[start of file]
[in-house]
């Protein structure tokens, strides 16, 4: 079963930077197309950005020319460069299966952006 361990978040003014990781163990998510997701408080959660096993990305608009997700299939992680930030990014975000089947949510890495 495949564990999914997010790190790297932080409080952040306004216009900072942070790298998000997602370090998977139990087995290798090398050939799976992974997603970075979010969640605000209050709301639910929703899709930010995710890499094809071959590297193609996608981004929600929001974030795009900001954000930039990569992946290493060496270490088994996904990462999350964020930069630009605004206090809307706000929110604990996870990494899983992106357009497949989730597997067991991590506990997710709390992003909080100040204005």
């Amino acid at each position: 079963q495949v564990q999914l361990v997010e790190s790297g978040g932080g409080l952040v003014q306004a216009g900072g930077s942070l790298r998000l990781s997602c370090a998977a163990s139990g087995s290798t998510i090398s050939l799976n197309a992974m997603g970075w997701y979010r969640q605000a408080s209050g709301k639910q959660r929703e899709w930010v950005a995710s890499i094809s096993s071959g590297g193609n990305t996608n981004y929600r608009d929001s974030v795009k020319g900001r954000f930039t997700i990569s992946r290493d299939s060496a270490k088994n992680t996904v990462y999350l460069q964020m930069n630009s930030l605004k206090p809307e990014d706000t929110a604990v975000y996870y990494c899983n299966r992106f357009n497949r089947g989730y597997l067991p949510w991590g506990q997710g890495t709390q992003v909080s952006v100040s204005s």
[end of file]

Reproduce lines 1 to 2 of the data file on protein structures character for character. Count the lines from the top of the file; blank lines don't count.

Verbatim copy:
[in-house]
């Protein structure tokens, strides 16, 4: 079963930077197309950005020319460069299966952006 361990978040003014990781163990998510997701408080959660096993990305608009997700299939992680930030990014975000089947949510890495 495949564990999914997010790190790297932080409080952040306004216009900072942070790298998000997602370090998977139990087995290798090398050939799976992974997603970075979010969640605000209050709301639910929703899709930010995710890499094809071959590297193609996608981004929600929001974030795009900001954000930039990569992946290493060496270490088994996904990462999350964020930069630009605004206090809307706000929110604990996870990494899983992106357009497949989730597997067991991590506990997710709390992003909080100040204005």